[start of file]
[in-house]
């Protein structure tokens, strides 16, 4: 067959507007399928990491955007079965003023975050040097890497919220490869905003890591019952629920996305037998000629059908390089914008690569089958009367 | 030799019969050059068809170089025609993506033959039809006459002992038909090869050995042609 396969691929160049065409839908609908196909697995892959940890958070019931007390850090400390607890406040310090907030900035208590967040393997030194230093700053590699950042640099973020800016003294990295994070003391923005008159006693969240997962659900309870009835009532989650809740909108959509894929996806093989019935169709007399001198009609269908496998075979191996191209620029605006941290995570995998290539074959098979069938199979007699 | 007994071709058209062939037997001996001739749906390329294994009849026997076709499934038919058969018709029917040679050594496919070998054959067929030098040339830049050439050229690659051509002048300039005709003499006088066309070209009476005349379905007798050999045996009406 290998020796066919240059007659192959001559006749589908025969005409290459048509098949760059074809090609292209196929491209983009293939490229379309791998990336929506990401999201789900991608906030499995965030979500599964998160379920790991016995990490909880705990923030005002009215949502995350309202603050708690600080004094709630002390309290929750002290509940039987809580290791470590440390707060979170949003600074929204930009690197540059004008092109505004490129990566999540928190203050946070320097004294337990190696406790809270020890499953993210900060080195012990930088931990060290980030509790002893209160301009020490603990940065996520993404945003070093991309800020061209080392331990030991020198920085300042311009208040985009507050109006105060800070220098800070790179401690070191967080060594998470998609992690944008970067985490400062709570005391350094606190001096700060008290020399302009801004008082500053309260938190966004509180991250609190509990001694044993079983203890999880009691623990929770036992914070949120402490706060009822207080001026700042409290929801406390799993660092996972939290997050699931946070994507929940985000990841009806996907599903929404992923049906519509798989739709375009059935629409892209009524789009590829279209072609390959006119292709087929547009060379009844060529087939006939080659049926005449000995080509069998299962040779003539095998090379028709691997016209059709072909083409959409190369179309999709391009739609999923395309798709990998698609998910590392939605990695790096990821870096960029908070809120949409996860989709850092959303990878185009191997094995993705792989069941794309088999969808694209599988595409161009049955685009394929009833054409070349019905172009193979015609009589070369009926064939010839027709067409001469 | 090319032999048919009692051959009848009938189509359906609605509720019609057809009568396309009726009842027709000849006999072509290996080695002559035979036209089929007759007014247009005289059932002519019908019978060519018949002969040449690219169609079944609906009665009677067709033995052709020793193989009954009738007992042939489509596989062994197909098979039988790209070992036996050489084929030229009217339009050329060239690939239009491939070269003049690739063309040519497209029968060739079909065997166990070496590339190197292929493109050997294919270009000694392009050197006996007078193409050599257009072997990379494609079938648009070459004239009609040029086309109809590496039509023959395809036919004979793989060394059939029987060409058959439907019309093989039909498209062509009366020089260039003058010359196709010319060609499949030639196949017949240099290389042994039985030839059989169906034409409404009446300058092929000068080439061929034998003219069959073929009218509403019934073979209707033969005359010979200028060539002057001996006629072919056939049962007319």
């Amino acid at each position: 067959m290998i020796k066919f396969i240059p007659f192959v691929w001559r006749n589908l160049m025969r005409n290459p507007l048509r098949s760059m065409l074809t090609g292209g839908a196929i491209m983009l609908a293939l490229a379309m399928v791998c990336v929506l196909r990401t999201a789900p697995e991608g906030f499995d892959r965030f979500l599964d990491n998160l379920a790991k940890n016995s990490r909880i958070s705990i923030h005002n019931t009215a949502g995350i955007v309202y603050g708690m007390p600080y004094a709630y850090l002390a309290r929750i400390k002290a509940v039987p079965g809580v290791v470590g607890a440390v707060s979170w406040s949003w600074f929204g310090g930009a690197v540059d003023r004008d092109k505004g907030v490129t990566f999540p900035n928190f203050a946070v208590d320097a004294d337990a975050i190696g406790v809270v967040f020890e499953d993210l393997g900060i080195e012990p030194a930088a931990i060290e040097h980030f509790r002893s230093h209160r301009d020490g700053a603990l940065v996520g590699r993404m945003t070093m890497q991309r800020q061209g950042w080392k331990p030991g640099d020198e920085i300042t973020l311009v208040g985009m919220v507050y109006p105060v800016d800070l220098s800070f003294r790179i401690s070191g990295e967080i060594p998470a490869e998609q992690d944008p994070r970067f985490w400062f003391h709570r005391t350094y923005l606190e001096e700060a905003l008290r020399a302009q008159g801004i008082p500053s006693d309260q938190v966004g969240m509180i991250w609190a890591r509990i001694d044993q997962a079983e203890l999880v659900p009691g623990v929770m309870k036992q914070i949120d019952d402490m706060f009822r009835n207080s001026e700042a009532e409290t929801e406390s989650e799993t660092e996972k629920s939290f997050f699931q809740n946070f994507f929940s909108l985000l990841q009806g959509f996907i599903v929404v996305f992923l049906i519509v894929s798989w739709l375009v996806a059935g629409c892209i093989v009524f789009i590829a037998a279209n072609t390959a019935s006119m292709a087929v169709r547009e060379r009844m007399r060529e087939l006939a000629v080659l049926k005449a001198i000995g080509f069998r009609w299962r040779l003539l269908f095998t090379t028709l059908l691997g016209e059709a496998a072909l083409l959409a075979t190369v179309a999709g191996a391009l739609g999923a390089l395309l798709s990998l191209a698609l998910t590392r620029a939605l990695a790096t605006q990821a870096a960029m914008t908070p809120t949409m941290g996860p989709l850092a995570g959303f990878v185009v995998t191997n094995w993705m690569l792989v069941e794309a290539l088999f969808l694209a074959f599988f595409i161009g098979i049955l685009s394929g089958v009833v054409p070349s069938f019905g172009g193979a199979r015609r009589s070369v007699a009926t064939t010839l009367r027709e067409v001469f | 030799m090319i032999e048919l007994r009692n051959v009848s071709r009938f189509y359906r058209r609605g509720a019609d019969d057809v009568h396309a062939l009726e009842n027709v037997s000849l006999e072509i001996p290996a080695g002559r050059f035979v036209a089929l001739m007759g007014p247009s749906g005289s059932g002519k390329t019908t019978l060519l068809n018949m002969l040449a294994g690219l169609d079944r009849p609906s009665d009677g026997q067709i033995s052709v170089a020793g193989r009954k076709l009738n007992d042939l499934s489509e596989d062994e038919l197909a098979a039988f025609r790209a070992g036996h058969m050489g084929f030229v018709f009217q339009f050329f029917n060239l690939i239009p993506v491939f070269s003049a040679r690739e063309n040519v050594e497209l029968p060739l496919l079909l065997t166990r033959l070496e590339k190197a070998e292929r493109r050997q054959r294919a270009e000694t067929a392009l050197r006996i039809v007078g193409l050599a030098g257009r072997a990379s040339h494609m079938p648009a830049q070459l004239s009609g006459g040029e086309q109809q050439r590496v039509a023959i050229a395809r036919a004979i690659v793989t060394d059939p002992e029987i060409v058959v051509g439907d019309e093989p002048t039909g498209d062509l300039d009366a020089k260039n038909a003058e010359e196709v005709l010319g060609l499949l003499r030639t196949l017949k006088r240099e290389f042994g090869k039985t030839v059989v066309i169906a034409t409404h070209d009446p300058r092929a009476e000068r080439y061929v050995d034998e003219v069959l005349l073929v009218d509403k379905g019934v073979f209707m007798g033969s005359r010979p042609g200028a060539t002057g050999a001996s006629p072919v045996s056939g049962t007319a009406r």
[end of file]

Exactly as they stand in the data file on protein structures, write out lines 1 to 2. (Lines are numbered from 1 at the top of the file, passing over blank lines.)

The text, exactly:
[in-house]
């Protein structure tokens, strides 16, 4: 067959507007399928990491955007079965003023975050040097890497919220490869905003890591019952629920996305037998000629059908390089914008690569089958009367 | 030799019969050059068809170089025609993506033959039809006459002992038909090869050995042609 396969691929160049065409839908609908196909697995892959940890958070019931007390850090400390607890406040310090907030900035208590967040393997030194230093700053590699950042640099973020800016003294990295994070003391923005008159006693969240997962659900309870009835009532989650809740909108959509894929996806093989019935169709007399001198009609269908496998075979191996191209620029605006941290995570995998290539074959098979069938199979007699 | 007994071709058209062939037997001996001739749906390329294994009849026997076709499934038919058969018709029917040679050594496919070998054959067929030098040339830049050439050229690659051509002048300039005709003499006088066309070209009476005349379905007798050999045996009406 290998020796066919240059007659192959001559006749589908025969005409290459048509098949760059074809090609292209196929491209983009293939490229379309791998990336929506990401999201789900991608906030499995965030979500599964998160379920790991016995990490909880705990923030005002009215949502995350309202603050708690600080004094709630002390309290929750002290509940039987809580290791470590440390707060979170949003600074929204930009690197540059004008092109505004490129990566999540928190203050946070320097004294337990190696406790809270020890499953993210900060080195012990930088931990060290980030509790002893209160301009020490603990940065996520993404945003070093991309800020061209080392331990030991020198920085300042311009208040985009507050109006105060800070220098800070790179401690070191967080060594998470998609992690944008970067985490400062709570005391350094606190001096700060008290020399302009801004008082500053309260938190966004509180991250609190509990001694044993079983203890999880009691623990929770036992914070949120402490706060009822207080001026700042409290929801406390799993660092996972939290997050699931946070994507929940985000990841009806996907599903929404992923049906519509798989739709375009059935629409892209009524789009590829279209072609390959006119292709087929547009060379009844060529087939006939080659049926005449000995080509069998299962040779003539095998090379028709691997016209059709072909083409959409190369179309999709391009739609999923395309798709990998698609998910590392939605990695790096990821870096960029908070809120949409996860989709850092959303990878185009191997094995993705792989069941794309088999969808694209599988595409161009049955685009394929009833054409070349019905172009193979015609009589070369009926064939010839027709067409001469 | 090319032999048919009692051959009848009938189509359906609605509720019609057809009568396309009726009842027709000849006999072509290996080695002559035979036209089929007759007014247009005289059932002519019908019978060519018949002969040449690219169609079944609906009665009677067709033995052709020793193989009954009738007992042939489509596989062994197909098979039988790209070992036996050489084929030229009217339009050329060239690939239009491939070269003049690739063309040519497209029968060739079909065997166990070496590339190197292929493109050997294919270009000694392009050197006996007078193409050599257009072997990379494609079938648009070459004239009609040029086309109809590496039509023959395809036919004979793989060394059939029987060409058959439907019309093989039909498209062509009366020089260039003058010359196709010319060609499949030639196949017949240099290389042994039985030839059989169906034409409404009446300058092929000068080439061929034998003219069959073929009218509403019934073979209707033969005359010979200028060539002057001996006629072919056939049962007319």